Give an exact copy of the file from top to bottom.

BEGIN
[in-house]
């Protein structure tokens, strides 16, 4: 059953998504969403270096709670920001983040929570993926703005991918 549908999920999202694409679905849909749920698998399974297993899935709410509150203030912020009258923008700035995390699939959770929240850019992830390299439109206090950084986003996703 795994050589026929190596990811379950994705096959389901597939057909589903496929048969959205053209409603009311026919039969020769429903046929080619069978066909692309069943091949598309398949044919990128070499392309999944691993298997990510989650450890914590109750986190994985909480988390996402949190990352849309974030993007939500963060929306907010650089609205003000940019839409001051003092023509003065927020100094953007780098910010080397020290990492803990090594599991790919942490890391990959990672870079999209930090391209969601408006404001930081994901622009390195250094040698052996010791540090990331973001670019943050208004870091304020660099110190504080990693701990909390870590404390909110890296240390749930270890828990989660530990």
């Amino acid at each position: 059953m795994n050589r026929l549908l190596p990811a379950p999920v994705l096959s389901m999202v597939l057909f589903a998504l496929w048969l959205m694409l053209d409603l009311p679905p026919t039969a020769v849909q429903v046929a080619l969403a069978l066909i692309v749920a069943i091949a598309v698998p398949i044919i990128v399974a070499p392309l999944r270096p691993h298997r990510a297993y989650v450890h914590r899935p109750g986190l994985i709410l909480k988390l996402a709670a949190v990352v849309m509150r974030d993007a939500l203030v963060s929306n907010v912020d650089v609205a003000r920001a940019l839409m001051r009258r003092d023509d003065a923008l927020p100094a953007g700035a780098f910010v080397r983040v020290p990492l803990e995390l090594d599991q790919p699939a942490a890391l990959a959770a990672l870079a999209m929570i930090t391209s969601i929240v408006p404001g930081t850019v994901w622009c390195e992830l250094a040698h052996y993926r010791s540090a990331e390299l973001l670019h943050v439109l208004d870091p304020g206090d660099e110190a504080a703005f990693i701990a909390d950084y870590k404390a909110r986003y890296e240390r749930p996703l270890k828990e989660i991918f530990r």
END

[in-house]
């Protein structure tokens, strides 16, 4: 059953998504969403270096709670920001983040929570993926703005991918 549908999920999202694409679905849909749920698998399974297993899935709410509150203030912020009258923008700035995390699939959770929240850019992830390299439109206090950084986003996703 795994050589026929190596990811379950994705096959389901597939057909589903496929048969959205053209409603009311026919039969020769429903046929080619069978066909692309069943091949598309398949044919990128070499392309999944691993298997990510989650450890914590109750986190994985909480988390996402949190990352849309974030993007939500963060929306907010650089609205003000940019839409001051003092023509003065927020100094953007780098910010080397020290990492803990090594599991790919942490890391990959990672870079999209930090391209969601408006404001930081994901622009390195250094040698052996010791540090990331973001670019943050208004870091304020660099110190504080990693701990909390870590404390909110890296240390749930270890828990989660530990």
């Amino acid at each position: 059953m795994n050589r026929l549908l190596p990811a379950p999920v994705l096959s389901m999202v597939l057909f589903a998504l496929w048969l959205m694409l053209d409603l009311p679905p026919t039969a020769v849909q429903v046929a080619l969403a069978l066909i692309v749920a069943i091949a598309v698998p398949i044919i990128v399974a070499p392309l999944r270096p691993h298997r990510a297993y989650v450890h914590r899935p109750g986190l994985i709410l909480k988390l996402a709670a949190v990352v849309m509150r974030d993007a939500l203030v963060s929306n907010v912020d650089v609205a003000r920001a940019l839409m001051r009258r003092d023509d003065a923008l927020p100094a953007g700035a780098f910010v080397r983040v020290p990492l803990e995390l090594d599991q790919p699939a942490a890391l990959a959770a990672l870079a999209m929570i930090t391209s969601i929240v408006p404001g930081t850019v994901w622009c390195e992830l250094a040698h052996y993926r010791s540090a990331e390299l973001l670019h943050v439109l208004d870091p304020g206090d660099e110190a504080a703005f990693i701990a909390d950084y870590k404390a909110r986003y890296e240390r749930p996703l270890k828990e989660i991918f530990r």